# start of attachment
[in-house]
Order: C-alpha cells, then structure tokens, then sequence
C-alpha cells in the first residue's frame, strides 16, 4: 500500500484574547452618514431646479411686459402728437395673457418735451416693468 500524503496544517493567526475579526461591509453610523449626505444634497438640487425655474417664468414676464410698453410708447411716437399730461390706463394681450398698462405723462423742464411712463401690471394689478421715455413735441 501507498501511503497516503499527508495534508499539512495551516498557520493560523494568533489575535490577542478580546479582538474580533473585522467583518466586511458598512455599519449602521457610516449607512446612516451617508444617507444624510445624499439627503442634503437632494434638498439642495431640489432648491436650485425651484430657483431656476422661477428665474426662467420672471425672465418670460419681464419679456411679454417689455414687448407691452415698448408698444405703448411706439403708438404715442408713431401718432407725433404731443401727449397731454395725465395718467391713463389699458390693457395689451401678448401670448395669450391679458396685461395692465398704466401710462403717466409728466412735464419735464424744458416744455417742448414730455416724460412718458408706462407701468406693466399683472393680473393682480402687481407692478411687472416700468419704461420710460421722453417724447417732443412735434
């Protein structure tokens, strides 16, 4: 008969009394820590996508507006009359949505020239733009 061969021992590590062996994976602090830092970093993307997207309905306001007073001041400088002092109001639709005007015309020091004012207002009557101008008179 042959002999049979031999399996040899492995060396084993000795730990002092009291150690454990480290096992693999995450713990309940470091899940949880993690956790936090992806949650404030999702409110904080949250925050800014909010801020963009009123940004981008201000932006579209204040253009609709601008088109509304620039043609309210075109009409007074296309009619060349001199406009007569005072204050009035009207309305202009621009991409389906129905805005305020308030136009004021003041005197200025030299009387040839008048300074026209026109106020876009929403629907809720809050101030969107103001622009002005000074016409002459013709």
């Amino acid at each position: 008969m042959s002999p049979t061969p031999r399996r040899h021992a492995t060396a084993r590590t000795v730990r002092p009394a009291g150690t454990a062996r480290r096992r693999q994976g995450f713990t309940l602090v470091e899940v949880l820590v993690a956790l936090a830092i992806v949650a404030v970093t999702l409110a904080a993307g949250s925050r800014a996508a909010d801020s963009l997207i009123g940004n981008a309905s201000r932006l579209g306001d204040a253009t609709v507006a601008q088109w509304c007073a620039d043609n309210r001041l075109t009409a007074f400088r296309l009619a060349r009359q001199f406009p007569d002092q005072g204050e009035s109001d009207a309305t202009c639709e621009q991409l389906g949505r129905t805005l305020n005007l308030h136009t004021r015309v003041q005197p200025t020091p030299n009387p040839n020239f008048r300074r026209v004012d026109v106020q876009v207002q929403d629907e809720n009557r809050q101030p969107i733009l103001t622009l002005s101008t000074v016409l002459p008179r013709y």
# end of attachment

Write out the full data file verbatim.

[in-house]
Order: C-alpha cells, then structure tokens, then sequence
C-alpha cells in the first residue's frame, strides 16, 4: 500500500484574547452618514431646479411686459402728437395673457418735451416693468 500524503496544517493567526475579526461591509453610523449626505444634497438640487425655474417664468414676464410698453410708447411716437399730461390706463394681450398698462405723462423742464411712463401690471394689478421715455413735441 501507498501511503497516503499527508495534508499539512495551516498557520493560523494568533489575535490577542478580546479582538474580533473585522467583518466586511458598512455599519449602521457610516449607512446612516451617508444617507444624510445624499439627503442634503437632494434638498439642495431640489432648491436650485425651484430657483431656476422661477428665474426662467420672471425672465418670460419681464419679456411679454417689455414687448407691452415698448408698444405703448411706439403708438404715442408713431401718432407725433404731443401727449397731454395725465395718467391713463389699458390693457395689451401678448401670448395669450391679458396685461395692465398704466401710462403717466409728466412735464419735464424744458416744455417742448414730455416724460412718458408706462407701468406693466399683472393680473393682480402687481407692478411687472416700468419704461420710460421722453417724447417732443412735434
């Protein structure tokens, strides 16, 4: 008969009394820590996508507006009359949505020239733009 061969021992590590062996994976602090830092970093993307997207309905306001007073001041400088002092109001639709005007015309020091004012207002009557101008008179 042959002999049979031999399996040899492995060396084993000795730990002092009291150690454990480290096992693999995450713990309940470091899940949880993690956790936090992806949650404030999702409110904080949250925050800014909010801020963009009123940004981008201000932006579209204040253009609709601008088109509304620039043609309210075109009409007074296309009619060349001199406009007569005072204050009035009207309305202009621009991409389906129905805005305020308030136009004021003041005197200025030299009387040839008048300074026209026109106020876009929403629907809720809050101030969107103001622009002005000074016409002459013709």
């Amino acid at each position: 008969m042959s002999p049979t061969p031999r399996r040899h021992a492995t060396a084993r590590t000795v730990r002092p009394a009291g150690t454990a062996r480290r096992r693999q994976g995450f713990t309940l602090v470091e899940v949880l820590v993690a956790l936090a830092i992806v949650a404030v970093t999702l409110a904080a993307g949250s925050r800014a996508a909010d801020s963009l997207i009123g940004n981008a309905s201000r932006l579209g306001d204040a253009t609709v507006a601008q088109w509304c007073a620039d043609n309210r001041l075109t009409a007074f400088r296309l009619a060349r009359q001199f406009p007569d002092q005072g204050e009035s109001d009207a309305t202009c639709e621009q991409l389906g949505r129905t805005l305020n005007l308030h136009t004021r015309v003041q005197p200025t020091p030299n009387p040839n020239f008048r300074r026209v004012d026109v106020q876009v207002q929403d629907e809720n009557r809050q101030p969107i733009l103001t622009l002005s101008t000074v016409l002459p008179r013709y």